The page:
Food Safety Regulations Circulars- Updates Compliance Management for September, 2022

The food industry has evolved greatly over time. It has had to constantly change to keep up with the demands and needs of consumers. The aim of the food law is to protect public health and consumers’ interest in relation to food. The regulation applies to all stages of production, processing and distribution of food. Food law should aim at the protection of human life and health and (other) consumers’ interests. Food businesses are responsible to ensure compliance at levels. Food law is the collection of laws and regulations that govern food production, distribution and consumption.

In India, Food Safety and Standards Authority of India (FSSAI) was formulated the Ministry of Health & Family Welfare, Government of India. The Food Safety and Standards Act, 2006 (“the Act”) became operational on August 5, 2011. The Act has provided for special courts and food safety appellate tribunals to hear and expedite the procedures in food related cases. The act also talks about regular food audits that will keep the licensed food business operators in check. The Act has introduced the food recall procedure, a provision that aims at effective crisis management.

  • Spices Board of India

Spices Board is the flagship organization for the development and worldwide promotion of Indian spices. The Board is an international link between the Indian exporters and the importers abroad.

Notification Index – August, 2022:



Link (s)


Circular No:08/2022-23, Export of Traditional Chinese Medicine (TCM) products to China -reg

Click Here


Circular No.9/2022-23, Onliine issuance of license as cardamom dealer as per Cardamom (Licensing & Marketing) Rules, 1987-Onboarding into National Single Window System (NSWS) – reg

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Online Submission of Pending Quarterly Export Returns –reg

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Submission of Pending Monthly returns by the Dealers of Cardamom –reg.

Click Here

  • Regulatory Updates:

A ‘Notification’ means a notification published in the Official Gazette and the expressions ‘notify’ and ‘notified’ shall be construed accordingly. Any Notification has to be notified by way of publication and once it is done, it is said to be notified.

Lots of Amendments came in from time to time (including Covid-19 Relaxations) in this sector / industry and some key amendments are reproducing here for your kind perusal:

Notifications Of the month of August, 2022




Relevant Link (s)


Press Release regarding FSSAI tights vigil against adulteration in edible oils

trans-fatty acids and sale of Multi Source Edible Oils without proper labelling [Updated on:03-08-2022]

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Requirement of Health Certificate accompanied with the import of food consignments [Updated on:03-08-2022]

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Examination and Scrutiny of license modification applications in FoSCoS for products covered under FSS (Nutraceutical) Regulations, 2022 [Updated on:08-08-2022]

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FSSAI tights vigil against adulteration in edible oils trans-fatty acids and sale of Multi Source Edible Oils without proper labelling [Updated on:17- 08-2022]


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Clarification dated 16th August 2022 related to sample and analysis of imported food articles with microbial testing requirements [Updated on:18- 08-2022]

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Advisory dated 18th August 2022 related to Clarification regarding FSSAIs

requirement of AGMARK certification in case of Imported food products [Updated on:18-08-2022]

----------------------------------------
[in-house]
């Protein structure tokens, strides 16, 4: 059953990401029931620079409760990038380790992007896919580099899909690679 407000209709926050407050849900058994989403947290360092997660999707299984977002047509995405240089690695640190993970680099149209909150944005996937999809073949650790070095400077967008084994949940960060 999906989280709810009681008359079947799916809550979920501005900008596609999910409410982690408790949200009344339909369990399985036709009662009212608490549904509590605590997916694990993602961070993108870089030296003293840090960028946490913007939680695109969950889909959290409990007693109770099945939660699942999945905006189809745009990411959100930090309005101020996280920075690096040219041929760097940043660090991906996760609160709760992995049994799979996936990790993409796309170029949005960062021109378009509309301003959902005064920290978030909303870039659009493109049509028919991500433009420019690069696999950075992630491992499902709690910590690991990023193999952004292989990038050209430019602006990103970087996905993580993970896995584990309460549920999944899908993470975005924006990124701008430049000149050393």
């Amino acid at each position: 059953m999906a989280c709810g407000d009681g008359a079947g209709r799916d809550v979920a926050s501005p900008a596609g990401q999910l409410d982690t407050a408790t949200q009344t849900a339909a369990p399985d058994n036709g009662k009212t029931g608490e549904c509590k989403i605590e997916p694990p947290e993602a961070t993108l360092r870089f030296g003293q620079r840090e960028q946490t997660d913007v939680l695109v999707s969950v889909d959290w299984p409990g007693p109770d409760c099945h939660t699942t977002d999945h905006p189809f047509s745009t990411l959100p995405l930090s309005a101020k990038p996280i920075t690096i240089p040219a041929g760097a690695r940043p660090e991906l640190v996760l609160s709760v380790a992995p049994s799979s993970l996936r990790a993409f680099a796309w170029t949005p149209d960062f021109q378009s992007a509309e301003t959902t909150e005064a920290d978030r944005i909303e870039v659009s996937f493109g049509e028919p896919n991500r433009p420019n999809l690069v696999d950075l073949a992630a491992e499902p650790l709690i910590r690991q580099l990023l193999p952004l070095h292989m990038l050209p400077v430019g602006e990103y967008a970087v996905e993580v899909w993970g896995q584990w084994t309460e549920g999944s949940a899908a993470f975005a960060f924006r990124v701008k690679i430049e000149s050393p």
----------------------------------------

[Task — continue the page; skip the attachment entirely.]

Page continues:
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Notification dated 22nd August 2022 of important guidelines in reference to the old and new FoSTaC portal [Updated on:22-08-2022]

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Clarification order dated 24th August 2022 regarding payment of application fee for endorsement of vegan logo [Updated on:24-08-2022]

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Extension of Enrolment of Non Food Production (NFP) Units dated 23rd August 2022 for Collection of Used Cooking Oil from Food Business Operators [Updated on:24-08-2022]


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Office Order dated 25th August 2022 regarding delegation of administrative powers [Updated on:25-08-2022]

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  • Notifications for August, 2022 for Public Comments



Link (s)



Notice for comment for the use of Aadhaar authentication for licensing/ registration of Food Business Operators under the Aadhaar authentication for Good Governance (Social, Welfare, Innovation, Knowledge) Rules, 2020 [Uploaded on : 21-07-2022]


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Notice 08th July 2022 for seeking public comments on recent recommended method which are given below by 37th meeting of Scientific Panel on Methods of Sampling & Analysis  [Uploaded on : 08-07-2022]


Click Here

  • Key Notification in Brief:

1. FSSAI on requirement  of  AGMARK  certification for imported food products

The Food Safety and Standards Authority of India has issued an advisory with approval of competent authorities regarding the requirement of AGMARK certification in case of imported food products.

The apex body   of food safety has drawn reference to the advisory issued vide letter no 1– 1800/ FSSAI /Imports 2019 dated 7th July 2020 regarding requirement of AGMARK certification prior to import of  blended edible vegetable oil (BEVO).

In case of imported food products FSSAI has received several representations from various stakeholders asking for clarity in terms of applicability of requirement of AGMARK certifications.

 2. FSSAI tights vigil against adulteration in edible oils trans-fatty acids and sale of Multi Source Edible Oils without proper labelling

State/UT Food Safety Departments have started intensive surveillance drives across the country in a nation-wide campaign that began on 01.08.2022 to check adulteration in edible oils (single oil as a constituent), trans-fatty acids and sale of Multi Source Edible Oils without proper labelling. The campaign has been designed and intended by the food regulator to come down heavily upon the delinquent FBOs who may be found selling adulterated edible oils or loose edible oils.